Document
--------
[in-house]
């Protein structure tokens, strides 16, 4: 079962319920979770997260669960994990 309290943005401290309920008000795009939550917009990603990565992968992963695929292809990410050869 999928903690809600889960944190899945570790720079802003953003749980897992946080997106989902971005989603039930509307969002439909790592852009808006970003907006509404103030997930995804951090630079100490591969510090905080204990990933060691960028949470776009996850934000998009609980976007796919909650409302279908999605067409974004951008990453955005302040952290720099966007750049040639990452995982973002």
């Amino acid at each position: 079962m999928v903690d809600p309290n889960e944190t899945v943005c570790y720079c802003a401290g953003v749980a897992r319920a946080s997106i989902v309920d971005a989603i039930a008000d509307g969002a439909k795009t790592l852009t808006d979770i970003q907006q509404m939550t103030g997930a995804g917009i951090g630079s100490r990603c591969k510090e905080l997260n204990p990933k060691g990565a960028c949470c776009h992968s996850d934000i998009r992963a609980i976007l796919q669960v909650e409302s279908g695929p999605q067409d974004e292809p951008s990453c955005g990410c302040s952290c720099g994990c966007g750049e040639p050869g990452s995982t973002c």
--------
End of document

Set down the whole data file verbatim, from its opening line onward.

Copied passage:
[in-house]
């Protein structure tokens, strides 16, 4: 079962319920979770997260669960994990 309290943005401290309920008000795009939550917009990603990565992968992963695929292809990410050869 999928903690809600889960944190899945570790720079802003953003749980897992946080997106989902971005989603039930509307969002439909790592852009808006970003907006509404103030997930995804951090630079100490591969510090905080204990990933060691960028949470776009996850934000998009609980976007796919909650409302279908999605067409974004951008990453955005302040952290720099966007750049040639990452995982973002």
């Amino acid at each position: 079962m999928v903690d809600p309290n889960e944190t899945v943005c570790y720079c802003a401290g953003v749980a897992r319920a946080s997106i989902v309920d971005a989603i039930a008000d509307g969002a439909k795009t790592l852009t808006d979770i970003q907006q509404m939550t103030g997930a995804g917009i951090g630079s100490r990603c591969k510090e905080l997260n204990p990933k060691g990565a960028c949470c776009h992968s996850d934000i998009r992963a609980i976007l796919q669960v909650e409302s279908g695929p999605q067409d974004e292809p951008s990453c955005g990410c302040s952290c720099g994990c966007g750049e040639p050869g990452s995982t973002c």